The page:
|Jodhpur, Rajasthan, India|
View of Mehrangarh Fort
|Controlled by||H H Maharaja Gaj Singh of Jodhpur|
|Built by||Jodhpur Royal Family|
Mehrangarh, located in Jodhpur, Rajasthan, is one of the largest forts in India. Built in around 1459 by Rao Jodha, the fort is situated 410 feet (125 m) above the city and is enclosed by imposing thick walls. Inside its boundaries there are several palaces known for their intricate carvings and expansive courtyards. A winding road leads to and from the city below. The imprints of the impact of cannonballs fired by attacking armies of Jaipur can still be seen on the second gate. To the left of the fort is the chhatri of Kirat Singh Soda, a soldier who fell on the spot defending Mehrangarh.
There are seven gates, which include Jayapol (meaning 'victory gate'), built by Maharaja Man Singh to commemorate his victories over Jaipur and Bikaner armies. There is also a Fattehpol (also meaning 'victory gate'), which commemorates Maharaja Ajit Singhji victory over Mughals.
The museum in the Mehrangarh fort is one of the most well-stocked museums in Rajasthan. In one section of the fort museum, there is a selection of old royal palanquins, including the elaborate domed gilt Mahadol palanquin which was won in a battle from the Governor of Gujarat in 1730. The museum exhibits the heritage of the Rathores in arms, costumes, paintings and decorated period.
Rao Jodha, the chief of the Rathore clan, is credited with the origin of Jodhpur in India. He founded Jodhpur in 1459 as the capital of Marwar (Mandore was the previous capital). He was one of Ranmal's 24 sons and became the fifteenth Rathore ruler. One year after his accession to the throne, Jodha decided to move his capital to the safer location of Jodhpur, as the one thousand years old Mandore fort was no longer considered to provide sufficient security.
With the trusted aid of Rao Nara (son of Rao Samra), the Mewar forces were subdued at Mandore. With that, Rao Jodha gave Rao Nara the title of Diwan. With the help of Rao Nara, the foundation of the fort was decided on 12 May 1459 by Jodha on a rocky hill 9 kilometres (5.6 mi) to the south of Mandore. This hill was known as Bhakurcheeria, the mountain of birds. According to legend to build the fort he had to displace the hill's sole human occupant, a hermit called Cheeria Nathji, the lord of birds. Cheeria Nathji was a man with the local population as his followers and hence influential in the region. When requested to move he refused categorically. This happened many times. Rao Jodha then took extreme measures and sought help from another more powerful saint, the female warrior sage of Charan caste Shri Karni Mata of Deshnok.On request of the king she came and asked Cheeria Nathji to quit immediately. Seeing a superior power he left at once but cursed Rao Jodha with words "Jodha! May your citadel ever suffer a scarcity of water!". Rao Jodha managed to appease the hermit by building a house and a temple in the fort. Seeing the influence of Karni Mata Rao Jodha then invited her to lay down the foundation stone of the Mehrangarh Fort and the same was carried out by her. Today only the forts of Bikaner and Jodhpur remain in the hands of Rathors, both had their foundation stone laid by Shri Karni Mata. All other Rajput forts of Rajasthan were abandoned for some or the other reasons by the respective clans. Only the Rathors of Jodhpur and Bikaner have their forts with them till date. This fact is considered a miracle by the local population and is attributed to Shri Karni Mata. Rao Jodha also granted villages of Mathania and Chopasni to the two Charan warlords who were sent by him to request Shri Karni Mata to come to Jodhpur.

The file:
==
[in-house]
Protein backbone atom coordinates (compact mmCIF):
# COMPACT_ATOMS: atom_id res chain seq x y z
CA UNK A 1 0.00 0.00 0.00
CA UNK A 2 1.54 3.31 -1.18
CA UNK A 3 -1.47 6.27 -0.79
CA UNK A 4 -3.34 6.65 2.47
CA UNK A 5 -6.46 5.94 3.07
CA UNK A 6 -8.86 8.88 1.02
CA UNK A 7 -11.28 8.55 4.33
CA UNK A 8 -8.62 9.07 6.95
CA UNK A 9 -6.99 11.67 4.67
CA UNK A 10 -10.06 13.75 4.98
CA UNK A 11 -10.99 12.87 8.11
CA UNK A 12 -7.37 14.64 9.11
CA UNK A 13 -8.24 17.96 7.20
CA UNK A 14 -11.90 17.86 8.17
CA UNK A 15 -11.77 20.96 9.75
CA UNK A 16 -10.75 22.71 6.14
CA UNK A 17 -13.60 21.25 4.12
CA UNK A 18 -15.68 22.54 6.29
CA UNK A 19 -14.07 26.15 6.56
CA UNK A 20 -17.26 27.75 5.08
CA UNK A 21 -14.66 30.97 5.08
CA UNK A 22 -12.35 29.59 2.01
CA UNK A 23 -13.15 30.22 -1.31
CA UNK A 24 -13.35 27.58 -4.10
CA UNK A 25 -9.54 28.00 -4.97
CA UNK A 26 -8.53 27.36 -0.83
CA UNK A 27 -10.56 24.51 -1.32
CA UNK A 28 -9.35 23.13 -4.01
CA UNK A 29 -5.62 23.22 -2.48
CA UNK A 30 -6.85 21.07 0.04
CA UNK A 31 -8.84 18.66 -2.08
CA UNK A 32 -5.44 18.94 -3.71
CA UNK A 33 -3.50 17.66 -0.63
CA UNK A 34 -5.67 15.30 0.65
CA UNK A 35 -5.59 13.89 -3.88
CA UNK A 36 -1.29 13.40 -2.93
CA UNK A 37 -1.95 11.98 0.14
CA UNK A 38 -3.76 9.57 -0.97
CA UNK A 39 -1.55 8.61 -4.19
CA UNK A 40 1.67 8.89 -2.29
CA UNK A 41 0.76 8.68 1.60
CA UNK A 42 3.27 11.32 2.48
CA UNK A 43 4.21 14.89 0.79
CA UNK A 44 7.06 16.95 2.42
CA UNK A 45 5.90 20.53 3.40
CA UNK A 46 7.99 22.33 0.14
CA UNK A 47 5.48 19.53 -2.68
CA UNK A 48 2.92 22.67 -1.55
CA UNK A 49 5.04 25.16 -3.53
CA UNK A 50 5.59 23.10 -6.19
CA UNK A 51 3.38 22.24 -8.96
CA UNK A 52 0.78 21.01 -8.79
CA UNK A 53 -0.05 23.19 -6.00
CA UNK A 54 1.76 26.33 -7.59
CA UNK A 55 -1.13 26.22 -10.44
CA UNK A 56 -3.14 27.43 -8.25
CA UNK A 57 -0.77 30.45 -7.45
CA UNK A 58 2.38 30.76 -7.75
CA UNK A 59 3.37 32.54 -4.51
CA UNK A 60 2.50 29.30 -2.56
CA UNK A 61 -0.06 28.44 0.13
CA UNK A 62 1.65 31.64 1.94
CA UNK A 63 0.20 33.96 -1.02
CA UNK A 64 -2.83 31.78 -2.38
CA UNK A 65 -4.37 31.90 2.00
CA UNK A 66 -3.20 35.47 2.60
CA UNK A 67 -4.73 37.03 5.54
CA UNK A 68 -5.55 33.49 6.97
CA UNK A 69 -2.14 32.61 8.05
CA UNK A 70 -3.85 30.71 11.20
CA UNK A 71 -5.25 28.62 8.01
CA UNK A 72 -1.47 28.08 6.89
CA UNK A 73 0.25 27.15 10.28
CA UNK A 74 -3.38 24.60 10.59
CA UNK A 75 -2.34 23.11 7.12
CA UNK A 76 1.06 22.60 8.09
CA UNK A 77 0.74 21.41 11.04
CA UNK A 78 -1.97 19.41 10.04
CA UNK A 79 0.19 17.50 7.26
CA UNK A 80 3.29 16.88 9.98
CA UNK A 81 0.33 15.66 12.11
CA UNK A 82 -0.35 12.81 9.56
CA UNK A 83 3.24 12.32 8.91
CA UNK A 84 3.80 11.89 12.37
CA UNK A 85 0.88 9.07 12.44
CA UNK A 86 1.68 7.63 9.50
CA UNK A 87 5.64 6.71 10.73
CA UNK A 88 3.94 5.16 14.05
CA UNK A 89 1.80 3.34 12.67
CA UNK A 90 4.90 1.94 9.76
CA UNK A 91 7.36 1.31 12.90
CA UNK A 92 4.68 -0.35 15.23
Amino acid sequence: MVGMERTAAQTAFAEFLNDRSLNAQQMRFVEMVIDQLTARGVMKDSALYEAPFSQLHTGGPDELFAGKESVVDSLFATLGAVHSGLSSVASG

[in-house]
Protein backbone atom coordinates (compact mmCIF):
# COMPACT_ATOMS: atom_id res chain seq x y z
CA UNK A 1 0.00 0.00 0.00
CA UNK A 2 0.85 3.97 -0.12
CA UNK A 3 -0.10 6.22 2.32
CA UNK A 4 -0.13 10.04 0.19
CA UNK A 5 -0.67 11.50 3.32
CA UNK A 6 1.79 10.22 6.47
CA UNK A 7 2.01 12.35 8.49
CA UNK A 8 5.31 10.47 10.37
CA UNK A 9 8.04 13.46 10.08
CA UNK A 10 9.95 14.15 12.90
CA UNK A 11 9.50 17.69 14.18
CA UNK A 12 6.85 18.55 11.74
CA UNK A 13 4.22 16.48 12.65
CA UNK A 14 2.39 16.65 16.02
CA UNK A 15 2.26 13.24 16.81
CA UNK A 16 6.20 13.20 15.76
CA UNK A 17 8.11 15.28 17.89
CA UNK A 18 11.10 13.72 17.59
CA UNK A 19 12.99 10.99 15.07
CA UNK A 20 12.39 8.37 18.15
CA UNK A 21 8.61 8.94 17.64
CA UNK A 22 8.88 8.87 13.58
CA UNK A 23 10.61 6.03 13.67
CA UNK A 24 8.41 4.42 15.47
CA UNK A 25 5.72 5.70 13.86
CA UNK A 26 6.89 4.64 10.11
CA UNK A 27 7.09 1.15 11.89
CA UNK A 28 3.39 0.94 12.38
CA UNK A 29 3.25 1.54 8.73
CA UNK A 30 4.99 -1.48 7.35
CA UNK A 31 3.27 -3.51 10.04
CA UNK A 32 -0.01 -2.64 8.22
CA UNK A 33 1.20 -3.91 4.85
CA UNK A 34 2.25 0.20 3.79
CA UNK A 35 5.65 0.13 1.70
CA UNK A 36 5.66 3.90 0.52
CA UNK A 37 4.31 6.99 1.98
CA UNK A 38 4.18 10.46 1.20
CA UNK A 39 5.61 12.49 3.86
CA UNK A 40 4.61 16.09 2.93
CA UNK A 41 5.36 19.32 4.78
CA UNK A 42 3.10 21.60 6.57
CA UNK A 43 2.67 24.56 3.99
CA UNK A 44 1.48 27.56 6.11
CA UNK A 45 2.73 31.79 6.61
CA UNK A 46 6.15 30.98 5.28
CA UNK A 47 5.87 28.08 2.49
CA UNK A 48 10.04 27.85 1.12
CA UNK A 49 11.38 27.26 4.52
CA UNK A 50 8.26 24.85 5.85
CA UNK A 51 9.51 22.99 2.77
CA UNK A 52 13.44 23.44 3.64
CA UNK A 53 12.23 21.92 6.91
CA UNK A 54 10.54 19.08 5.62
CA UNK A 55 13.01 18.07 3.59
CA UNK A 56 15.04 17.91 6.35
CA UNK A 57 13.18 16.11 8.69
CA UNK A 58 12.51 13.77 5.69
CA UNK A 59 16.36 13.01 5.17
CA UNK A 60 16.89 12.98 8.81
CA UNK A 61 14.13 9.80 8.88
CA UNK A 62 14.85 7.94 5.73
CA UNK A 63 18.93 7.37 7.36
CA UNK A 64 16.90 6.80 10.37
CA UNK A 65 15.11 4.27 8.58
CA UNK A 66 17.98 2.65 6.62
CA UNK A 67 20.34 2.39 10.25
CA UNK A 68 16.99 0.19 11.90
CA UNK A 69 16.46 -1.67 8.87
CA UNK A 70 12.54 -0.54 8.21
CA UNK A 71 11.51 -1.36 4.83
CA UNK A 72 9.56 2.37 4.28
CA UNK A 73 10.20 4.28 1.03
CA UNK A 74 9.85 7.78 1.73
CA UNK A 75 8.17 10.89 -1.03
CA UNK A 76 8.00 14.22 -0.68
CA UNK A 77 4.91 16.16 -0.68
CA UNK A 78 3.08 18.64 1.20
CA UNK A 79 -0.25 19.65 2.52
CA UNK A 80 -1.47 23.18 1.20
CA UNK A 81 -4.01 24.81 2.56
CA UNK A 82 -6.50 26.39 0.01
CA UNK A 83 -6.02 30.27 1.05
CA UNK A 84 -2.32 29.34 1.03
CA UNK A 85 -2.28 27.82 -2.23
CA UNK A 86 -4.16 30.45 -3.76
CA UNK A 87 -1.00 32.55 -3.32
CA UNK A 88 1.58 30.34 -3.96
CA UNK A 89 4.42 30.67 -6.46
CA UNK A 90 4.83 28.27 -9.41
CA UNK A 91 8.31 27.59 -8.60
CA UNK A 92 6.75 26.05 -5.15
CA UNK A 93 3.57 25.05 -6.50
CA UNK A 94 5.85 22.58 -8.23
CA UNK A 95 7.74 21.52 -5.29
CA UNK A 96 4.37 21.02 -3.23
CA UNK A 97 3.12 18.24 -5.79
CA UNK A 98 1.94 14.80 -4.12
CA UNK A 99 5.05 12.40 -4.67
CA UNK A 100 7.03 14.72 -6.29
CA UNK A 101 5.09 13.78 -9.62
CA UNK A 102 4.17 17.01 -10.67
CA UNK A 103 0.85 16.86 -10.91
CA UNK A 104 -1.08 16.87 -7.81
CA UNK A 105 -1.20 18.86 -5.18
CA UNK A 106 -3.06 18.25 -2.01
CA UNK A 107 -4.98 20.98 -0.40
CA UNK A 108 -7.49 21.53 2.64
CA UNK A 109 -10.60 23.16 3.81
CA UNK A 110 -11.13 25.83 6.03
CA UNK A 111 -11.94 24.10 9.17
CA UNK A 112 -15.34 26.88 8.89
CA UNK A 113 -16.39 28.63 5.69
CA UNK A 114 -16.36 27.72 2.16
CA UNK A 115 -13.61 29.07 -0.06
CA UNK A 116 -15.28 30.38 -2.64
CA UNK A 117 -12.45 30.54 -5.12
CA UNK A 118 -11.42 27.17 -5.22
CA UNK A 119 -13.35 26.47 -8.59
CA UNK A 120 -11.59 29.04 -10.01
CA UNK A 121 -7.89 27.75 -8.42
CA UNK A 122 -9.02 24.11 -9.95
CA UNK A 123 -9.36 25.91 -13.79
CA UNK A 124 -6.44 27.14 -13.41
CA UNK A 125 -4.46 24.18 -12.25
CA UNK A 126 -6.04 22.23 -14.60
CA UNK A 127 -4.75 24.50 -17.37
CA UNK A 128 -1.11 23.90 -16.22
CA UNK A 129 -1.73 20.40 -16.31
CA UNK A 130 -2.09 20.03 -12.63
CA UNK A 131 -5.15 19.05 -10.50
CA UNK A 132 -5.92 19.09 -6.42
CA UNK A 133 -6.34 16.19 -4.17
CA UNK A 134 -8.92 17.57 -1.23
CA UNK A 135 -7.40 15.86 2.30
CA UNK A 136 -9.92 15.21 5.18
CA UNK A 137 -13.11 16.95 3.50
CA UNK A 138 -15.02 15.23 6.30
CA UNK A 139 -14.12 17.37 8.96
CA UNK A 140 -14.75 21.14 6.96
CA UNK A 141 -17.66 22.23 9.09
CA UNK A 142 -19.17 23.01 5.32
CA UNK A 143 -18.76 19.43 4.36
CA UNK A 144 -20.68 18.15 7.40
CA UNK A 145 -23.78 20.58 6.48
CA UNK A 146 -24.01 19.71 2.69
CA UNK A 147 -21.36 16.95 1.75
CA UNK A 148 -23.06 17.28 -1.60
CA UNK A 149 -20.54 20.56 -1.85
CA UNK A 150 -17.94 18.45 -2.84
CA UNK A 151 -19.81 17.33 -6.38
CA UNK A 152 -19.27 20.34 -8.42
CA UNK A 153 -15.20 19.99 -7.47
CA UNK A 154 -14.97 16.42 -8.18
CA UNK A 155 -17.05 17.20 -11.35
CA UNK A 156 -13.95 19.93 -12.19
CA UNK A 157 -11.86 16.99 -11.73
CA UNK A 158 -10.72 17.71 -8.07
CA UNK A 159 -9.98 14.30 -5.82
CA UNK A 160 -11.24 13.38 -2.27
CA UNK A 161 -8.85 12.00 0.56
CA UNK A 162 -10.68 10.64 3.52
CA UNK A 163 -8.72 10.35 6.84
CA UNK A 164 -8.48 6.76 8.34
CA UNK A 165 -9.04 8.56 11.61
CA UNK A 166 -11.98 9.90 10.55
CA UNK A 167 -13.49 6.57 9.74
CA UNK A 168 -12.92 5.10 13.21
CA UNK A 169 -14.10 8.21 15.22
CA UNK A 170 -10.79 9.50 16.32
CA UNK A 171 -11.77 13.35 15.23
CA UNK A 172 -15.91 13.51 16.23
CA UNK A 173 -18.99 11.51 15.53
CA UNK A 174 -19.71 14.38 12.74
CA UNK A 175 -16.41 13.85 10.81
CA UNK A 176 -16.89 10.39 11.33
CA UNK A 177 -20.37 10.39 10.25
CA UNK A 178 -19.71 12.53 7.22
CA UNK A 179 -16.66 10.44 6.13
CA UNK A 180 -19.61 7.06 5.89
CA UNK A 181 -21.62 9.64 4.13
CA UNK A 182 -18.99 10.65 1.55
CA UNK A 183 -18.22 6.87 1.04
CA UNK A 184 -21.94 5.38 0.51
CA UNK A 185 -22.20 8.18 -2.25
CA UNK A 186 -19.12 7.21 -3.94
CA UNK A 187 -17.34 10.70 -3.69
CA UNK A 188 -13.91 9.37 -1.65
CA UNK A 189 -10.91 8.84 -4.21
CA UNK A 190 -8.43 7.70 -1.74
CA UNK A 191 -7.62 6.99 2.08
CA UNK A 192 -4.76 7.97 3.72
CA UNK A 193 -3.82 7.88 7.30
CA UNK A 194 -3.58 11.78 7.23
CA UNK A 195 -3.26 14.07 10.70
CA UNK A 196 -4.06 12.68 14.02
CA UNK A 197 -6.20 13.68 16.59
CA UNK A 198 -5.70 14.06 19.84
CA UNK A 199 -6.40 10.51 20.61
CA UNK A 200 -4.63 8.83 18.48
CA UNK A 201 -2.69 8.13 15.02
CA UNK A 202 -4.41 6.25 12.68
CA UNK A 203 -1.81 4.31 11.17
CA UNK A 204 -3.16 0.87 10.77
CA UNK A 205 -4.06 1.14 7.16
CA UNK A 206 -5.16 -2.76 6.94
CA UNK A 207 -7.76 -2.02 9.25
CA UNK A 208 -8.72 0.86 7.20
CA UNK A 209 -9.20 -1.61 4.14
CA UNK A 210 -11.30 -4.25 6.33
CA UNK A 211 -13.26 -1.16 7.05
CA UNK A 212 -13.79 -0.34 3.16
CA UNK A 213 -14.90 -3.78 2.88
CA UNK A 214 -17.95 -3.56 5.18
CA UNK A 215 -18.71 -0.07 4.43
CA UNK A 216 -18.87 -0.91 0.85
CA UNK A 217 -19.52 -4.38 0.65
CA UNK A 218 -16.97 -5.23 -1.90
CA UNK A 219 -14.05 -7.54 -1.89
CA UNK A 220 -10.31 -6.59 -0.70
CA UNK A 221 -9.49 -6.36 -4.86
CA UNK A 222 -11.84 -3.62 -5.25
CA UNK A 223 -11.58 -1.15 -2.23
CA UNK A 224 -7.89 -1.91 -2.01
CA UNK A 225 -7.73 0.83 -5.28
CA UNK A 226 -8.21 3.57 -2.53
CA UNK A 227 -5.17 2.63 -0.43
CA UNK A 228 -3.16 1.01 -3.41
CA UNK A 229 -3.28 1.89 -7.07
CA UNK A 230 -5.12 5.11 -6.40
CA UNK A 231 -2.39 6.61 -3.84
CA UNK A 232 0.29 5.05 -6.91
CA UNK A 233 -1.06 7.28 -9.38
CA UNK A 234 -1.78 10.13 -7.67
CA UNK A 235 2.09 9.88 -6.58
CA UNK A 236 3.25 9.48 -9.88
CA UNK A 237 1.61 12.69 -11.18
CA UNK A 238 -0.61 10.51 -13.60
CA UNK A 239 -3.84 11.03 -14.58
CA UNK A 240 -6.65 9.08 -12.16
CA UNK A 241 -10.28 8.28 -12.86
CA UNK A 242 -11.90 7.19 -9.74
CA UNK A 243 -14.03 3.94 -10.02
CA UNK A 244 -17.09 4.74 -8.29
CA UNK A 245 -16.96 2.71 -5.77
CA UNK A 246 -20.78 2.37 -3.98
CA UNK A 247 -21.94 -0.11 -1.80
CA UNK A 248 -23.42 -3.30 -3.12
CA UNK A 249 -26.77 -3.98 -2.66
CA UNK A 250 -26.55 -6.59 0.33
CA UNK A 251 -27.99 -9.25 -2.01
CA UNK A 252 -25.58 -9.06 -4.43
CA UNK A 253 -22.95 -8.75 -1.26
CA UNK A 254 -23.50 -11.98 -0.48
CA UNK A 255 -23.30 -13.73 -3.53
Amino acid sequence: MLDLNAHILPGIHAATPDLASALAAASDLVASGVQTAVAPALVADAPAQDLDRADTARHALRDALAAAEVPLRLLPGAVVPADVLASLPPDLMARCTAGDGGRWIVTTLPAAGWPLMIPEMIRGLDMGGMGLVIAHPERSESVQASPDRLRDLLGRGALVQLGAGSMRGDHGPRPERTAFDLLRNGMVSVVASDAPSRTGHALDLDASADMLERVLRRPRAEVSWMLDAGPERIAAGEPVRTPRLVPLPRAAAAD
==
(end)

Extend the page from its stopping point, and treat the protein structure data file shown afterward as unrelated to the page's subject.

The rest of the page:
To ensure that the new site proved propitious; he buried a man of the Meghwal caste called "Raja Ram Meghwal", who offered his services voluntarily, alive in the foundations as this was considered auspicious those days. "Raja Ram Meghwal" was promised that in return his family would be looked after by the Rathores. To this day his descendants still live in Raj Bagh, "Raja Ram Meghwal's" Garden.
Mehrangarh (etymology: 'Mihir' (Sanskrit) -sun or Sun-deity; 'garh' (Sanskrit)-fort; i.e.'Sun-fort'); according to Rajasthani language pronunciation conventions, 'Mihirgarh' has changed to 'Mehrangarh'; the Sun-deity has been the chief deity of the Rathore dynasty. Though the fortress was originally started in 1459 by Rao Jodha, founder of Jodhpur, most of the fort which stands today dates from the period of Jaswant Singh of Marwar (1638–78). The fort is located at the centre of the city spreading over 5 kilometres (3.1 mi) on top of a high hill. Its walls, which are up to 36 metres (118 ft) high and 21 metres (69 ft) wide, protect some of the most beautiful and historic palaces in Rajasthan. Khandwaliya community one of the old traditional community had the knowledge of breaking the big stones made this fort with others.
Entry to the fort is gained through a series of seven gates. The most famous of the gates are:
- Jai Pol ("Gate of Victory"), built by Maharaja Man Singh in 1806 to celebrate his victory in a war with Jaipur and Bikaner.
- Fateh Pol, built to celebrate a victory over the Mughals in 1707;